I wouldn’t start from here – a response to Martyn Percy

In 1924 the Hibbert Journal published what appears to be the earliest printed version of a very well -known joke. In the 1924 version it runs as follows:

A genial Irishman, cutting peat in the wilds of Connemara, was once asked by a pedestrian Englishman to direct him on his way to Letterfrack. With the wonted enthusiasm of his race the Irishman flung himself into the problem and, taking the wayfarer to the top of a hill commanding a wide prospect of bogs, lakes, and mountains, proceeded to give him, with more eloquence than precision, a copious account of the route to be taken. He then concluded as follows: ‘Tis the divil’s own country, sorr, to find your way in. But a gintleman with a face like your honour’s can’t miss the road; though, if it was meself that was going to Letterfrack, faith, I wouldn’t start from here.’

The final words of the joke, ‘I wouldn’t start from here,’ have been quoted time and again in a variety of different forms and settings because they encompass a widely recognized truth, that where you start from can make all the difference to your subsequent journey. Starting in the wrong place can make it difficult or impossible to get your intended destination.

I was reminded of this truth when I read Martyn Percy’s recent article ‘Sex, Sense and Non-Sense for Anglicans.’ If you accept his starting point, which is that a study of the behaviour of non-human mammals shows that ‘same-sex acts and unions’ are a ‘quite normal and natural’ part of God’s good creation (pp.5-6), then all the rest of his argument makes perfectly good sense. From this starting point:

  • The General Assembly of the Church of Scotland was wrong in 2014 to uphold heterosexual relationships as the default position for its view of sexual ethics (pp.1-3);
  • It would be wrong for the Church of England to reject the growing consensus in Western society (particularly amongst young people) in favour of the acceptance of same-sex relationships (pp.3-4, 6-8);
  • The Anglican Communion should not let over inflated claims about the size of the Anglican churches of the Global South or post-colonial guilt lead to the maintenance of a conservative stance on same-sex (pp.4-5);
  • Rather than accepting the conservatives’ claim that they alone uphold the ‘traditional’ biblical teaching about sexuality we need to read the Bible ‘intelligently and with compassion on matters of sexuality’ and this means noting that terms such as ‘same-sex attraction’ and ‘homosexuality’ don’t appear in Scripture and that the Early Church knew little about the ‘normal range of sexual behaviour we now take for granted’ (p.8);
  • The Archbishop of Canterbury should repent of the way that the British Empire exported homophobia across the globe and should encourage his fellow Primates to collectively repent of the oppression of gay, lesbian and homosexual people and the criminalisation of same-sex sexual activity (p.9);
  • The Archbishop of Canterbury should apologize to American and Canadian Anglicans for his gestures of support for The Anglican Church in North America, a schismatic body that has no right to exist (p.12).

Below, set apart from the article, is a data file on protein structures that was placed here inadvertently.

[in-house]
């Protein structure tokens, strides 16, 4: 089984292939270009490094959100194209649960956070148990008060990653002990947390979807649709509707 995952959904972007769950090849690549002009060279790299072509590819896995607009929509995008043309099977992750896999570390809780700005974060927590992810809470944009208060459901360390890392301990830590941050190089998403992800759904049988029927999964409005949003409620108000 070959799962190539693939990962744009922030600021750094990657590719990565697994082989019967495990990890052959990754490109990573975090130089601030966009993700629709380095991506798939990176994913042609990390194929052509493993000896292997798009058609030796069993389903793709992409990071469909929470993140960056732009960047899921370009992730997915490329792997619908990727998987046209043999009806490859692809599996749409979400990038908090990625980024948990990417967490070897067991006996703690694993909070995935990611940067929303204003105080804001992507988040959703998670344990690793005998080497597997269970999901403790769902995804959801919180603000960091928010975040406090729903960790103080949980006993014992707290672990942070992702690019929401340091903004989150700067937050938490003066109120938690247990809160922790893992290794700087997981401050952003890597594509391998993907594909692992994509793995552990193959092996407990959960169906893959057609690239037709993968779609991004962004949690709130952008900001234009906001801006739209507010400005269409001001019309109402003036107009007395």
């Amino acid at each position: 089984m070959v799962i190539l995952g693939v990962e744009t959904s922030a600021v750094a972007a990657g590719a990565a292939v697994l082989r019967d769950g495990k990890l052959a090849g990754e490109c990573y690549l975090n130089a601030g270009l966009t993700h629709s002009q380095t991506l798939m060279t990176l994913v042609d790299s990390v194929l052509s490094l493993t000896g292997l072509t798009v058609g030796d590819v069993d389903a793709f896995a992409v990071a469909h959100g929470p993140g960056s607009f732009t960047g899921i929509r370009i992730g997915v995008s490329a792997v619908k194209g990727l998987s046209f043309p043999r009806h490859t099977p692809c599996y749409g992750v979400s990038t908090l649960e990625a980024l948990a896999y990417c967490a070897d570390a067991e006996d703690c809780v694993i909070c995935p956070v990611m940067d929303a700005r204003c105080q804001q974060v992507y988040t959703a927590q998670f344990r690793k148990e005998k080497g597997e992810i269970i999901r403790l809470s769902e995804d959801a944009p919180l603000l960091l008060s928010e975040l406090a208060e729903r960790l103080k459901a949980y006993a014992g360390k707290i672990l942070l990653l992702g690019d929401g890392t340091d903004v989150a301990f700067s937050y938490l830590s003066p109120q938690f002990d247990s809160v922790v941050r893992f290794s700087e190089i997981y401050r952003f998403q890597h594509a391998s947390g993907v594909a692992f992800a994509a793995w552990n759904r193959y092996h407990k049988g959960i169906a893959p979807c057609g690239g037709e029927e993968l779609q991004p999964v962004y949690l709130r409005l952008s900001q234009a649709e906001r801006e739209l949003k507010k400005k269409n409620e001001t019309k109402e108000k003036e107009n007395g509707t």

However, his starting point is mistaken and this being the case the rest of his argument then crumbles away as well.

The reason that his starting point is mistaken is well explained in Alan Shlemon’s article ‘Does homosexual behavior in animals mean that it’s natural for humans?’ He notes that the rationale for an appeal to nature in support of the acceptance of same-sex behaviour among humans is that:

‘….if animals engage in a behavior, it must be natural and moral for humans do it too. Let’s apply that logic to some other animal behavior: cannibalism. Animals eating their own kind has been observed in over a thousand animal species. Following the logic of the view would mean that cannibalism is natural and moral for humans. But that’s absurd! And so is the rationale that led to that absurd conclusion.

Indeed, animals engage in all sorts of selfish, violent, and primitive behaviors that humans would almost universally categorize as immoral. That’s why taking moral cues from the animal kingdom is absurd. Yes, humans are an animal of sorts, but we’re more than that. We are rational beings with a capacity for free will and a rich intellectual life. To reduce our behavior and relationships to instincts, stimuli, and urges ignores a major component of human nature.’[1]

As he goes on to say, what we see when we observe apparently homosexual acts among animals is in fact either the operation of overpowering sexual instinct or sexual activity engaged in as a way for an animal to express itself in some way:

‘When humans have conflicting instinctive reactions, our intellect can reason between them and determine the most expedient or moral course of action. Animals, however, behave according to their strongest instinct given what they see, smell, hear, taste, and perceive. These natural impulses aid in their protection, survival, and reproduction.

But internal or external stimuli can cause their instincts to clash or get confused, leading to unusual behavior. Sometimes a cat will kill his kittens. Unlike females whose strong maternal instinct protects her babies, the predatory instinct of a tom cat can confuse his offspring for prey. Are his hunting impulses natural? Yes. Can they be misdirected? Sure. Should we declare filicide or cannibalism as natural or moral for humans? No.